“There are some exciting changes in how we approach treatment,” Lehman says, “So if you are diagnosed with breast cancer you should go to a medical center with an expert reputation.”
“And always get a second opinion for your treatment regimen,” she adds.
“We are personalizing breast cancer,” says Gralow. She points to genetic research that targets specific cancer genes as well as genomic profiling to assess cancer relapse risk, which can help to reduce the use of chemotherapy in patients.
Gralow includes several other examples of research breakthroughs, including the use of MRI screening to detect pre-invasive cancers and the reduction by half from six to three weeks of the radiation sequence, as patients receive a higher dose for a shorter period. This would greatly help with older patients, for whom attending six-to-eight weeks of daily treatment often proves a challenge.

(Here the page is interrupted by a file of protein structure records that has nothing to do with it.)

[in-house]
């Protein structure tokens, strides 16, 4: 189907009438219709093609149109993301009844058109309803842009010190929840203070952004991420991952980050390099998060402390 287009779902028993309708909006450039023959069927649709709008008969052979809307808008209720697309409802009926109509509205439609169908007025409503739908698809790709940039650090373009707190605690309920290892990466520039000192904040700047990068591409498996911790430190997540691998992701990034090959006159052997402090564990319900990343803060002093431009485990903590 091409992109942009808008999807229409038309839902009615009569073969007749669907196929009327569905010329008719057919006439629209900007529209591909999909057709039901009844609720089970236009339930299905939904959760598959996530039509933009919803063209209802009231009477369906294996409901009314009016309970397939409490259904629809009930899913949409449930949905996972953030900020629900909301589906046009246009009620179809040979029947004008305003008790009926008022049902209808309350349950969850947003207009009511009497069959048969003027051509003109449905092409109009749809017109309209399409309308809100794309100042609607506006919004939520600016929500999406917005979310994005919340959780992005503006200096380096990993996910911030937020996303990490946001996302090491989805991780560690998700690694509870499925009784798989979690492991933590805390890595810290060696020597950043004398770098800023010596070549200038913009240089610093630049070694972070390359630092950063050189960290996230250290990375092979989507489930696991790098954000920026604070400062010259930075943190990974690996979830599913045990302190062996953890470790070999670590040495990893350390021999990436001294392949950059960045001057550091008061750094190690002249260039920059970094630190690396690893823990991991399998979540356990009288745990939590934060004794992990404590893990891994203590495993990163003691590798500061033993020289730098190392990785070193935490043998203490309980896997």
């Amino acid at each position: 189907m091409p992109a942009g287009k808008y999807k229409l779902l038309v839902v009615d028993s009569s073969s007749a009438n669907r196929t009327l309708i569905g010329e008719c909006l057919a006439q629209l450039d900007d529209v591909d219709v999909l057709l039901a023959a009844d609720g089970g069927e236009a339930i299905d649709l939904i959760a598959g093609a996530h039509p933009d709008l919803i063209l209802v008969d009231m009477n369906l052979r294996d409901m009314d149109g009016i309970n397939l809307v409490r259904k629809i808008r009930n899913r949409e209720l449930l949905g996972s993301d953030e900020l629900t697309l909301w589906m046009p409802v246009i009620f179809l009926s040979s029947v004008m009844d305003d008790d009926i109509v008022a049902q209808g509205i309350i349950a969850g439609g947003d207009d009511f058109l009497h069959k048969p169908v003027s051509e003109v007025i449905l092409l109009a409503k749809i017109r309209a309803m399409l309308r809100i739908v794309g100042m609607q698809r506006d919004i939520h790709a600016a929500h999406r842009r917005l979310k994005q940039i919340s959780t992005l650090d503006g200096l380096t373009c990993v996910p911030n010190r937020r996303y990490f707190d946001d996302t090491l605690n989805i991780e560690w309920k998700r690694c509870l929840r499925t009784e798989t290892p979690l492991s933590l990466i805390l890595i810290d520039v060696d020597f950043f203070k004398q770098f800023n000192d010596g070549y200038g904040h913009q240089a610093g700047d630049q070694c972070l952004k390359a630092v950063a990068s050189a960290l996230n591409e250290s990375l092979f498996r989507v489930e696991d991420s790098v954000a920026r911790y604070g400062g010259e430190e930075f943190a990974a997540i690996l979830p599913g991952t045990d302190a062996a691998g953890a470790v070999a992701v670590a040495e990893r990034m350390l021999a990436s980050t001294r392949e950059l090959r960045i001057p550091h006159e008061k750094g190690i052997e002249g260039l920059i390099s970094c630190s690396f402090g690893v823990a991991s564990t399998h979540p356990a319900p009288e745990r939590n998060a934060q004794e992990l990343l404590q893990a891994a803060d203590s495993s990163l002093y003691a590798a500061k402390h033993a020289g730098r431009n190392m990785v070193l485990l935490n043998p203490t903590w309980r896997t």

“The lack of volunteers in study groups remains a significant obstacle in the development of therapy success rates for older patients,” states Gralow. “I would encourage older women to enroll in these trials, as they often receive new therapies and important information otherwise unavailable.”
Update: January 2018